October 15, 2011

Dong culture is still alive in China

Locations: Zhaoxing, Guizhou, China (25° 54' 39 N 109° 10' 35 E).
Date: 18 April 2005; 11.15am
Camera: Canon 300D with kit lens

The Dongs are one of the minorities predominant in Guizhou province of China. They are well-known for their Wind & Rain Bridge as well as Drum Tower. Unlike the big minorities, Tibetans of Tibet and Uighurs of Xinjiang, who were in fact the ethnic people of their provinces, Dongs were never an ethnic group of significant numbers. Ironically because of their smaller numbers, the Chinese Hans had been less zealous in trying to assimilate them into the Chinese culture, so to speak. In any case, as a result of their smaller numbers, they are more inclined to adapt to the Han culture. This is not to mean that they have abandoned their cultural heritage; however, the Dongs felt less threatened by the encroachment of Han into their space. Part of this is also economics- the Tibetans and Uighurs’ homeland are rich in many resources- the other minorities inherits less of such benefits. Managing the major minorities will continue to be a huge challenge for China until they realised and accept that the minorities are different and want different things (not chiefly development) from the central government.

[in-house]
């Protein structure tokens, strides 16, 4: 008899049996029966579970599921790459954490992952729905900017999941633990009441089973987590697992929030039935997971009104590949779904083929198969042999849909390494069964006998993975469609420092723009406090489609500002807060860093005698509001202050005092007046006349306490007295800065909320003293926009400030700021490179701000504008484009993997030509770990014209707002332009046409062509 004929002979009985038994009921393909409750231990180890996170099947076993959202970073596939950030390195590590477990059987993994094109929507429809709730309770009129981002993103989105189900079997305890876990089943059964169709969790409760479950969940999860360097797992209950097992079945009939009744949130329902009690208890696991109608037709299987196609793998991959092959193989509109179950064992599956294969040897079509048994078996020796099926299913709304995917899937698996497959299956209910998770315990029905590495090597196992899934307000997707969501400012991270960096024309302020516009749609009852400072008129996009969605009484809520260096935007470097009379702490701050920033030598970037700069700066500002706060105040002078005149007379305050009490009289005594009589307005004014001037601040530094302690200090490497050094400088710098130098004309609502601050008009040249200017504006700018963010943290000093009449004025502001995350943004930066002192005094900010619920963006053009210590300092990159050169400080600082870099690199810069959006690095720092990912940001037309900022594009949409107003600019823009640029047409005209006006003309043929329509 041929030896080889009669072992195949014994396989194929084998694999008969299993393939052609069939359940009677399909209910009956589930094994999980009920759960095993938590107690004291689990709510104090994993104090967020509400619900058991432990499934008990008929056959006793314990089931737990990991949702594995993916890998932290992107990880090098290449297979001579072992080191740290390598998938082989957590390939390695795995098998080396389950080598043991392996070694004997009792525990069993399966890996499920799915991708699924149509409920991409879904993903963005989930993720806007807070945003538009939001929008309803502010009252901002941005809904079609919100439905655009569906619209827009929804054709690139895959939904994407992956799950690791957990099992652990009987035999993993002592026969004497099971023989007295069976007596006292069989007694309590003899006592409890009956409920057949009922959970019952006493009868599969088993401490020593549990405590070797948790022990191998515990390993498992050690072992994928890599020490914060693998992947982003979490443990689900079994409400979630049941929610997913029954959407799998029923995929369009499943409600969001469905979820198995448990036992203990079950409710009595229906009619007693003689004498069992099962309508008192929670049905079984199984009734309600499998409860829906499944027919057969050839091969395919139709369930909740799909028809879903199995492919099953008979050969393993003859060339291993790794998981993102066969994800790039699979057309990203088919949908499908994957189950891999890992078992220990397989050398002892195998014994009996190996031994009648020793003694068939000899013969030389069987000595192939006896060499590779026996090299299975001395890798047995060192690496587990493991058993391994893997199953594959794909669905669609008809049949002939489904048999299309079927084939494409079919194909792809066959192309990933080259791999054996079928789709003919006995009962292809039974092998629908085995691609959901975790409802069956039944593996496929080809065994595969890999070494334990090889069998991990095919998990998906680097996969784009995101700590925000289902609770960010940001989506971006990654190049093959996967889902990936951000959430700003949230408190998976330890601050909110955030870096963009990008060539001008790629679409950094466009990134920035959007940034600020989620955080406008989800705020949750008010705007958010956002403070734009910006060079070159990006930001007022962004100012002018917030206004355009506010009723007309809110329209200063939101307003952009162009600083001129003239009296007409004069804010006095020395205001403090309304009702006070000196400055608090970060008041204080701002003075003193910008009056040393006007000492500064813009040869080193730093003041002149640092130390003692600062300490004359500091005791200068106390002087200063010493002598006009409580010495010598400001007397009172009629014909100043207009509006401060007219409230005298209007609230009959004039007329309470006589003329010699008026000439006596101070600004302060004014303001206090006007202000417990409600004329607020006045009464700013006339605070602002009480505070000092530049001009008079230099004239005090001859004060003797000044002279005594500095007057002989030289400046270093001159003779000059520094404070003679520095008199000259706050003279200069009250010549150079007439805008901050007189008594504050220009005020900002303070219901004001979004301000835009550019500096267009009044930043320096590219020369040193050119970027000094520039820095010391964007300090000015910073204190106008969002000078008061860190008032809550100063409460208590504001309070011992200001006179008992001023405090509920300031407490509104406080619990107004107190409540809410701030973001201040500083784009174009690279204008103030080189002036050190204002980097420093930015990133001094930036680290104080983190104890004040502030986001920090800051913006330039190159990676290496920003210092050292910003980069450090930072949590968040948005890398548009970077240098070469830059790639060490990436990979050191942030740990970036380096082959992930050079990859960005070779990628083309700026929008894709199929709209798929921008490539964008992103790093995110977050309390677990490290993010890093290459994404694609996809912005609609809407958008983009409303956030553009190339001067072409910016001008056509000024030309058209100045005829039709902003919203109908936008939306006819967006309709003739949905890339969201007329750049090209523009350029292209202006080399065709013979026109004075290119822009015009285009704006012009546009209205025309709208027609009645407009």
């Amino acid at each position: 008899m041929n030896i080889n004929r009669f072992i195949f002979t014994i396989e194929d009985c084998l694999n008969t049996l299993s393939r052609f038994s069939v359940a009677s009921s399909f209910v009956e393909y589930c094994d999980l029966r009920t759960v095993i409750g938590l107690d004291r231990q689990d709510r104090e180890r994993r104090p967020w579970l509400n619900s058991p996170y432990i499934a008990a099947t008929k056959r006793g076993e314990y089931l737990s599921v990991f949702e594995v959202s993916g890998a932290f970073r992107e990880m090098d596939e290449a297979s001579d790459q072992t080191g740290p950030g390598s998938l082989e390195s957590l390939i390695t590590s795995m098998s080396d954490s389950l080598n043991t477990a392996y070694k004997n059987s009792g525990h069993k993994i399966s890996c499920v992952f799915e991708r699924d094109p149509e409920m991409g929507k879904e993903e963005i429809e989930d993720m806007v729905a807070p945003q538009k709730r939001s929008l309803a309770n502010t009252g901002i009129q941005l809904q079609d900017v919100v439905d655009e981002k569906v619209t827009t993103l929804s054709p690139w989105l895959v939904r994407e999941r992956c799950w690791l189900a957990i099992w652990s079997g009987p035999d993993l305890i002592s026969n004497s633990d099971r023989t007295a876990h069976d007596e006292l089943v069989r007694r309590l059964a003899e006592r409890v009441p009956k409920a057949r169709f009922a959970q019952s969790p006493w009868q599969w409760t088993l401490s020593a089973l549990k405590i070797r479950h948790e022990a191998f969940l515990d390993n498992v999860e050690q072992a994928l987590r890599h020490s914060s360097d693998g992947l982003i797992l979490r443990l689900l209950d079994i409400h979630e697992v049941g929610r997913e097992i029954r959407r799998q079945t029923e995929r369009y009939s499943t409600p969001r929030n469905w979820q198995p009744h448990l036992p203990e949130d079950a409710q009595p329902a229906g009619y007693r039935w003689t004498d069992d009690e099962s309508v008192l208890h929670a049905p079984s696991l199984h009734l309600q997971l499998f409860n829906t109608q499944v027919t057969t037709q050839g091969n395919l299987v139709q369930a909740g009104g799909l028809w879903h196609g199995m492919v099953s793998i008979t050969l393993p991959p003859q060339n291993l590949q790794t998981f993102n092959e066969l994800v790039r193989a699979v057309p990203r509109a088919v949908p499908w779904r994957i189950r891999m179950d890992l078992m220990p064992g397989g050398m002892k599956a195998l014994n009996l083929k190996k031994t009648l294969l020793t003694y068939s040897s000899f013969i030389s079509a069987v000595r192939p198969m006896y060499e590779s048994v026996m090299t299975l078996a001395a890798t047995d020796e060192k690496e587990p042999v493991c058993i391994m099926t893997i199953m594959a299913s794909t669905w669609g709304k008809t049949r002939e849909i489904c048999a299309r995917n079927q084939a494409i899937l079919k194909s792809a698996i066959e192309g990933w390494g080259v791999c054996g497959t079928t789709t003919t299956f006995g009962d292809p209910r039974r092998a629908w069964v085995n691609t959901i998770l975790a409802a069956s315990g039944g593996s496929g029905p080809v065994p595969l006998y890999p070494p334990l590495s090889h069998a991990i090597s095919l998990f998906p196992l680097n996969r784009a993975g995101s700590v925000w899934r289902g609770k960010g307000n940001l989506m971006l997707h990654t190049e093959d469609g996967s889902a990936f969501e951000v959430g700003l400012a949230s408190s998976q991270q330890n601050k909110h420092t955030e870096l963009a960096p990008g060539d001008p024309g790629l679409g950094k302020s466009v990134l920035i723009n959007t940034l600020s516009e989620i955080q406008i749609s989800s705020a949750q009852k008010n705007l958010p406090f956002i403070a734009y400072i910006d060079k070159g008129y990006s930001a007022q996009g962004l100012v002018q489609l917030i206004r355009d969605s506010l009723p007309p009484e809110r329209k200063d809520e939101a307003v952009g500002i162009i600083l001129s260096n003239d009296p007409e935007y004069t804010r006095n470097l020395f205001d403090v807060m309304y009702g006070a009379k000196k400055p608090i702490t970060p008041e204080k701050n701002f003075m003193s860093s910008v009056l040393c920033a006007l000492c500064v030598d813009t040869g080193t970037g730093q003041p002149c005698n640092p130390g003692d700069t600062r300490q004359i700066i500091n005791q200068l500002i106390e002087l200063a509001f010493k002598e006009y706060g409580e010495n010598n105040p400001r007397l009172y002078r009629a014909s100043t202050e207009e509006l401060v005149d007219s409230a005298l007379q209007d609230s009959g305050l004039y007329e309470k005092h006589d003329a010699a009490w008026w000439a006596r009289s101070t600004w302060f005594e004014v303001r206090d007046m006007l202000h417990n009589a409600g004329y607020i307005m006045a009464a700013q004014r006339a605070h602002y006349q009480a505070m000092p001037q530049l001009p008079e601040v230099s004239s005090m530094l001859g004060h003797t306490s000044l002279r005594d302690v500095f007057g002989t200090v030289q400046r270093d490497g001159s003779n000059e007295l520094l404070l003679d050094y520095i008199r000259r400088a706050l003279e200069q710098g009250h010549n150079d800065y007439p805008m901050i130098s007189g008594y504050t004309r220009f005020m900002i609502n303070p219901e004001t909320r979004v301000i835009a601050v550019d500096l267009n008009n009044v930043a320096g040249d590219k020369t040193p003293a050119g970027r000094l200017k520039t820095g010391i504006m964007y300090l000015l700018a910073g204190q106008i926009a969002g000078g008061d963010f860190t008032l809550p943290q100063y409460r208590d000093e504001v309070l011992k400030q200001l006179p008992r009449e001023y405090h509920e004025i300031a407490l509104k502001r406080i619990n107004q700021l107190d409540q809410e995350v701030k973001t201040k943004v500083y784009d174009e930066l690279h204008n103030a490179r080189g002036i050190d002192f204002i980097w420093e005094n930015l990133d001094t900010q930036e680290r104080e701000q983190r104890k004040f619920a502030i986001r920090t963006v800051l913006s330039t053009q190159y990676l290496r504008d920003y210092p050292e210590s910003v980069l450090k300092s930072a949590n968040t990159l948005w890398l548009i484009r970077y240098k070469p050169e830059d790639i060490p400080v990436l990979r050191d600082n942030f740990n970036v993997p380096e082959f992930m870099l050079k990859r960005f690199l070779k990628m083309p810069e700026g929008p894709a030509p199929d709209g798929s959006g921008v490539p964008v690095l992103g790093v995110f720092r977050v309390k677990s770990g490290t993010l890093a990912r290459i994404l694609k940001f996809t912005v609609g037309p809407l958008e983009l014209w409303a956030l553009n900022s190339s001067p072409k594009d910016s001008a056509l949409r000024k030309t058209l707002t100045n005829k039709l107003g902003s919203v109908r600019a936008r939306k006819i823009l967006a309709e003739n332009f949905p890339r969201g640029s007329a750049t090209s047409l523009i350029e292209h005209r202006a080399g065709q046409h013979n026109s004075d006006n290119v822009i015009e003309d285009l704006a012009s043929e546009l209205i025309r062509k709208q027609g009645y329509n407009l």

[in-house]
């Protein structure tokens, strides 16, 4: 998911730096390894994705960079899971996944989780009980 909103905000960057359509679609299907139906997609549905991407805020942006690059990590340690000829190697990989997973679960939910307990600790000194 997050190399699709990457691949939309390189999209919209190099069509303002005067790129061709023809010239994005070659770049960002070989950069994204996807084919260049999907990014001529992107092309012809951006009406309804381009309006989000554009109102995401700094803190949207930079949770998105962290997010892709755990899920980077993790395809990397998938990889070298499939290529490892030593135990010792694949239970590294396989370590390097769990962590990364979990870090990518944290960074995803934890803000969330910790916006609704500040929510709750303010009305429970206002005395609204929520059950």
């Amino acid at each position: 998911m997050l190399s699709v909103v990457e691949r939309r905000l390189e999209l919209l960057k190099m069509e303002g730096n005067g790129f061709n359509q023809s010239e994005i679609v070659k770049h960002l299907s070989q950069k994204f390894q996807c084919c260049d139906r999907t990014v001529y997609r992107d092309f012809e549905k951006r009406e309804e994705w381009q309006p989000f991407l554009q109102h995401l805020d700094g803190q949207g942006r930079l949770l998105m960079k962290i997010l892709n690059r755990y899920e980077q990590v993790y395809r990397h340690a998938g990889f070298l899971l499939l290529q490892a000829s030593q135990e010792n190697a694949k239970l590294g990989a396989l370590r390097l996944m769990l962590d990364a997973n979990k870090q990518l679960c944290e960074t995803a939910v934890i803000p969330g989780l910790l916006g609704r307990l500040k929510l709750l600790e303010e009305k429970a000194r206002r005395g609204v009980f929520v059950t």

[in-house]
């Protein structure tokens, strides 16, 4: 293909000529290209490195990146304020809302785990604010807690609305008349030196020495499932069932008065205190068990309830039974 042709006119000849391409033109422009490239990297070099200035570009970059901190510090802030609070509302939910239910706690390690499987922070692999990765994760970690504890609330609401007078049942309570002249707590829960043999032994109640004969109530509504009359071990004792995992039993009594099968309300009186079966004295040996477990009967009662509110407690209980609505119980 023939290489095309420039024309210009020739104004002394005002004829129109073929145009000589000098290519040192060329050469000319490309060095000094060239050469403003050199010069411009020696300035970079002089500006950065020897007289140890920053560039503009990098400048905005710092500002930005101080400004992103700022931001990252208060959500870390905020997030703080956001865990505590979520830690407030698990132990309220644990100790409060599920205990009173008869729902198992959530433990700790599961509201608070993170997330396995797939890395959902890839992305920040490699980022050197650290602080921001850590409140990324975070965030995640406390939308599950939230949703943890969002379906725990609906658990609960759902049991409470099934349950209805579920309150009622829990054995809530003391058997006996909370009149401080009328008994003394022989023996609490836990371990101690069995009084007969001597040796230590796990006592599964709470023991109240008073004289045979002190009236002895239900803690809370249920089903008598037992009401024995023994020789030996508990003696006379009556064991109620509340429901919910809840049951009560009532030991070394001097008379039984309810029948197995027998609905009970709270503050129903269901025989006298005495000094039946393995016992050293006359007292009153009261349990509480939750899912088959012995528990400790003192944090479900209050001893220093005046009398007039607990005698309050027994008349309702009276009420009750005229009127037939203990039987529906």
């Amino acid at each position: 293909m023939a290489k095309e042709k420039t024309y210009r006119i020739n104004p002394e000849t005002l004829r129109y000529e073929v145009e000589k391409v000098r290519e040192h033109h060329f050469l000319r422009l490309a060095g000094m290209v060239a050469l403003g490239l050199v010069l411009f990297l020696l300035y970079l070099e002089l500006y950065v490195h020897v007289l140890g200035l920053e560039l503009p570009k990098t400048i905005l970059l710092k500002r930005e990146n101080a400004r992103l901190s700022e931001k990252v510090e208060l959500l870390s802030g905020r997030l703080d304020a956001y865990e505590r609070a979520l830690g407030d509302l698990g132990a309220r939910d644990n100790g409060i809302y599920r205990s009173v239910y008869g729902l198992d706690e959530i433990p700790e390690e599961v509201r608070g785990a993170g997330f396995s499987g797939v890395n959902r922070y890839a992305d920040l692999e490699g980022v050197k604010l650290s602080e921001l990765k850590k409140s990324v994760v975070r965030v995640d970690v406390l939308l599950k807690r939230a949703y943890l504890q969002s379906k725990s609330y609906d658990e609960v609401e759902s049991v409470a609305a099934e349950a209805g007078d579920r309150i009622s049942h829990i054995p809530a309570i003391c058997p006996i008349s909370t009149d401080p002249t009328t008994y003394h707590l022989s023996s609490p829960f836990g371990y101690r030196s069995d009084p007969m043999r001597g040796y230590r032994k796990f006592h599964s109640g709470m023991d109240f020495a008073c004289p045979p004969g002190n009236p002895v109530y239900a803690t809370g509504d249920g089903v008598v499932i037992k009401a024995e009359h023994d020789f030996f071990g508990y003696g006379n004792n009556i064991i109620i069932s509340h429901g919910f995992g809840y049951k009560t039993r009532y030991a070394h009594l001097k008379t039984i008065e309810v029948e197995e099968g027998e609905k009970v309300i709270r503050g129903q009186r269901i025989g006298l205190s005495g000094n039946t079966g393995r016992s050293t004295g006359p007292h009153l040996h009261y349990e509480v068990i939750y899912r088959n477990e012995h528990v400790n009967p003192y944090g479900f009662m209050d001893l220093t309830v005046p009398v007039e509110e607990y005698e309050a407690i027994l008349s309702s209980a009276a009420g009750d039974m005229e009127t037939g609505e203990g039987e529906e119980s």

wedding photographer laguna beach said...

That was a good info about the Dongs.
For the first time I read about them, thanks. I've read about the tibetans
and the people of ladakh and their life which is very attached to nature and their seasonal migration at the time of winter. Its' really amazing.
I thank you for the info about Dongs.

stepper said...

Wow..cool, I have seen and read about nomads in ladakh and how do they adapt to the freezing climate in winters. Really good to see such photos.